“I have never been surrounded by such a huge loss of human life”

Young Delhi resident describes India’s COVID-19 catastrophe

India is submerged in a horrific surge of COVID-19, believed to be driven by a double-mutant strain of the coronavirus. Like the Brazilian and South African variants, this variant appears to reduce vaccine effectiveness and natural immunity acquired from previous infections. India is now the country recording the most cases of COVID-19 in the world, nearly 400,000 per day. Over 220,000 people have died of the virus in India.

Vaibhavi, a youth from Delhi who has been unemployed and is now living with family in nearby Gurgaon since returning to India last year after graduating from college abroad, spoke to the WSWS on the catastrophe unfolding in India.

Relatives bury the body of a COVID-19 victim at a graveyard in New Delhi, India, Tuesday, May 4, 2021. (AP Photo/Ishant Chauhan)

She said, “I have never been surrounded by such a huge loss of human life. … It seems COVID and death are everywhere. Every family I know either has or has had COVID in the past few weeks. On my old street in Delhi, every single house has a COVID infection.”

She added, “Last week, my cousin in Kanpur died. He was only 34. Two of my high school friends’ parents have died in the last two days. … A very close friend messaged me and our other friends two days ago, desperately searching for oxygen because her granddad is very sick in a home ICU. Yesterday, I had to find an oxygen concentrator for my aunt. I was able to find one on Twitter, but it’s cost my family 85,000 rupees ($1,150).”

Conditions are horrific in hospitals, many of which have no free beds, Vaibhavi said: “Doctors who haven’t slept for days have patients dying due to the lack of basic resources. One video shows doctors and family members desperately trying to resuscitate patients, only for them to die. There’s even been violence when people can’t find the care their family members need. Many hospitals have just begun locking their gates, leaving people stuck outside with their relatives dying in their arms.”

She added, “All the crematoriums in Delhi are overfilled. Many crematoriums are overflowing into the street or using car parks to burn bodies. There are even makeshift funeral pyres to burn multiple bodies at once. One crematorium with a capacity of 20 bodies had 93 bodies come two days ago. Families are forced to dump their relatives outside crematoriums with no funeral rites or any dignity. Many crematoriums report burning an increased number of children’s bodies, as well.”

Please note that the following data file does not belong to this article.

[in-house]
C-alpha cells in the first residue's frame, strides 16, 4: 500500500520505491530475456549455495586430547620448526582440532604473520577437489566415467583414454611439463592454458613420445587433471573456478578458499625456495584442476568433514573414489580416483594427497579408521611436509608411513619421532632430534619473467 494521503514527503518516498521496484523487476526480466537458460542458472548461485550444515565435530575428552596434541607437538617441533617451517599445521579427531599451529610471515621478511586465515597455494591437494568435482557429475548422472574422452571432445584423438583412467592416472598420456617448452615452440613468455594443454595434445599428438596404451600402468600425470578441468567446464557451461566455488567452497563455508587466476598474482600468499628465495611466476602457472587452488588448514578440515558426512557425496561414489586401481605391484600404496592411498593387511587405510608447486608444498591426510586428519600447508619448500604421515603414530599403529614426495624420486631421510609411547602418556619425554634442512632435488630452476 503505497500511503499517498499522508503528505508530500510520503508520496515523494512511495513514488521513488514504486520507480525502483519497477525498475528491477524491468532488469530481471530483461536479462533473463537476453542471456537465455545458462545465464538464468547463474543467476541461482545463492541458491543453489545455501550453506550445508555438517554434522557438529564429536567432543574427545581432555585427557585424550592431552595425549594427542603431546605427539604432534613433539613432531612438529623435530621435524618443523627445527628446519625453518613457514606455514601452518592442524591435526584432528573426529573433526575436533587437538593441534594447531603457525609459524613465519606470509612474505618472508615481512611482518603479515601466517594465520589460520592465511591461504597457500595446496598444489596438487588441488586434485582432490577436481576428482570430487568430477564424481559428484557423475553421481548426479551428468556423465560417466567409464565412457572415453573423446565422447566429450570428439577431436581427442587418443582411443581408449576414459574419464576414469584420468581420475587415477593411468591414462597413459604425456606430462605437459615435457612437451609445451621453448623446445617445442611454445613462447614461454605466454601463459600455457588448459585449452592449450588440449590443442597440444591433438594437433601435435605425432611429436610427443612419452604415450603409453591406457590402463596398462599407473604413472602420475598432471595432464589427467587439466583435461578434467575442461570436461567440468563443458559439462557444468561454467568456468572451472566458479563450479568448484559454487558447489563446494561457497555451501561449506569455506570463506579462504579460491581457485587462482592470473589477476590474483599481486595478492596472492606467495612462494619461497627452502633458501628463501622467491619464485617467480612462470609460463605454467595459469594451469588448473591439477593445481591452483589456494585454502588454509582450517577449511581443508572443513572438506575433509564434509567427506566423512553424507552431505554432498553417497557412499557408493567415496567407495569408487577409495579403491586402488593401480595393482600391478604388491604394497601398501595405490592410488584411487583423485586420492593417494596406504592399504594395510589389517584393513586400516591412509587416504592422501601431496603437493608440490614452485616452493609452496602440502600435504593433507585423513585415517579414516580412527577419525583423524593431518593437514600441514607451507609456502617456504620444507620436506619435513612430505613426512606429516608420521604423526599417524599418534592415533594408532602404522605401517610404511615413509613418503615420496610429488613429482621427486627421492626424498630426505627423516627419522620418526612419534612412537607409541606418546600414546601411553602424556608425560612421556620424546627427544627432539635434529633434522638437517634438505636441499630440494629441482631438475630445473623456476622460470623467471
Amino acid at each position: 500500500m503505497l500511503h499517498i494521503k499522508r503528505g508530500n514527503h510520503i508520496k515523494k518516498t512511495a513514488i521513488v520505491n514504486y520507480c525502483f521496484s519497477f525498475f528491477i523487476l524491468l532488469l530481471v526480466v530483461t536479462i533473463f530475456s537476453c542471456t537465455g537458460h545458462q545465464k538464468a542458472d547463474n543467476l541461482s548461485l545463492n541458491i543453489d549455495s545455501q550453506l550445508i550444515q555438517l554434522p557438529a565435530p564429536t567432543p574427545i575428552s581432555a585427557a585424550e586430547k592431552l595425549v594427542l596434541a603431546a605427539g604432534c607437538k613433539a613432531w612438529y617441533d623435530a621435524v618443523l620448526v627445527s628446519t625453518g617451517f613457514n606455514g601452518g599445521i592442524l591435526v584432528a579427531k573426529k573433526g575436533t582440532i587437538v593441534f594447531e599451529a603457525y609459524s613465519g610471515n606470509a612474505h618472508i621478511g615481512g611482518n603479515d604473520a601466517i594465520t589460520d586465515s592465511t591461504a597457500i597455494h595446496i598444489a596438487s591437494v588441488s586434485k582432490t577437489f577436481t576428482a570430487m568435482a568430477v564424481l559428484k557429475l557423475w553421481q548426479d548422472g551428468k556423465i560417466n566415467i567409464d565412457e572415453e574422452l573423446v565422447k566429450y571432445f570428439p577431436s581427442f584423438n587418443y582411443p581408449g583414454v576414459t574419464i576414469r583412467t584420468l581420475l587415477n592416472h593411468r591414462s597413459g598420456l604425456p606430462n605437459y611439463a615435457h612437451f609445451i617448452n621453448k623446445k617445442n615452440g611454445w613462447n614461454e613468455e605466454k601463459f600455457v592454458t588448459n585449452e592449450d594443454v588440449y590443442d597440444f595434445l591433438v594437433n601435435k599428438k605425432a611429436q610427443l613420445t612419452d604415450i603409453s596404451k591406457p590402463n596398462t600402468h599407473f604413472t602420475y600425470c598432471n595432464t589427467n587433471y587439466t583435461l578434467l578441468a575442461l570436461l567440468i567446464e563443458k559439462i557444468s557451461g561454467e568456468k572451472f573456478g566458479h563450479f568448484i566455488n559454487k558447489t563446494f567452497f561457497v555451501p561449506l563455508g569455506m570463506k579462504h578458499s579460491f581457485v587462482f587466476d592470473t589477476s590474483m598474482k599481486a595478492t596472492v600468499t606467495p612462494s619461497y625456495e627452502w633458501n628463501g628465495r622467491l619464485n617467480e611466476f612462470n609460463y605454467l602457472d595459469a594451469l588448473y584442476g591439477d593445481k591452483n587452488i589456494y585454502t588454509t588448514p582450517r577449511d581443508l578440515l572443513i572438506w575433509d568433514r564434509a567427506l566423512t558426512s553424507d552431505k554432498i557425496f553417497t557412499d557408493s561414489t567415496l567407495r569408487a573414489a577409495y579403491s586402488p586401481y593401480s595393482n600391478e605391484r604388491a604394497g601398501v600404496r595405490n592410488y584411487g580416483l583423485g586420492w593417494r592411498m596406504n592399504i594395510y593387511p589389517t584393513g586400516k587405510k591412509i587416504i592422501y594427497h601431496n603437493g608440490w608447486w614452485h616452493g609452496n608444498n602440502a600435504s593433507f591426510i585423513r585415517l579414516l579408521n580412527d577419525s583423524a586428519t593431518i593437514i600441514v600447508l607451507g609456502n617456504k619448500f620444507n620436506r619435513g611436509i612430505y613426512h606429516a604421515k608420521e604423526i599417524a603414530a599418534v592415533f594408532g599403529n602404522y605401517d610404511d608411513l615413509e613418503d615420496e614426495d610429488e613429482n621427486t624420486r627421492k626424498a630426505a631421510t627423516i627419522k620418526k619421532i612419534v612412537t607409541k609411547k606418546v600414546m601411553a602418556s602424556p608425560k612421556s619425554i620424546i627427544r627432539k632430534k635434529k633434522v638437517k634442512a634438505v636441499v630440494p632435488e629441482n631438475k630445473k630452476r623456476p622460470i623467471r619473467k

Official statistics massively underestimate coronavirus infections and deaths, Vaibhavi noted: “Deaths are only counted as COVID-related if there is a test or a doctor’s report from a hospital. Most who die at home aren’t tested. People see all the images of people choking to death in hospital entrances, so they don’t even try to take their relatives there. There are also no tests in Delhi at the moment. Many labs have closed completely due to the entire staff being infected with the virus.”

“In terms of saving lives, the biggest issue right now is oxygen,” she said. “There are hundreds of posts on hashtags like #SOSLucknow and #SOSDelhi on Twitter with people desperately searching for oxygen, plasma or Remdesivir. … Lots of these posts are made for people in their 30s and 40s, as well. There are even posts from hospital officials and doctors saying that if they don’t get more oxygen in a few hours, whole wards are going to die.”

Vaibhavi insisted that a scientific lockdown policy can stop the virus: “Australia, or even China, whose population and demography is more similar to India, show that the virus could have been stopped here. Since the end of the chaotic first lockdown, however, the Modi government insists that the economy must be saved, [arguing] that while lives will be lost to COVID, just as many will be lost due to the lockdown. While this was always false, it’s just absurd now.”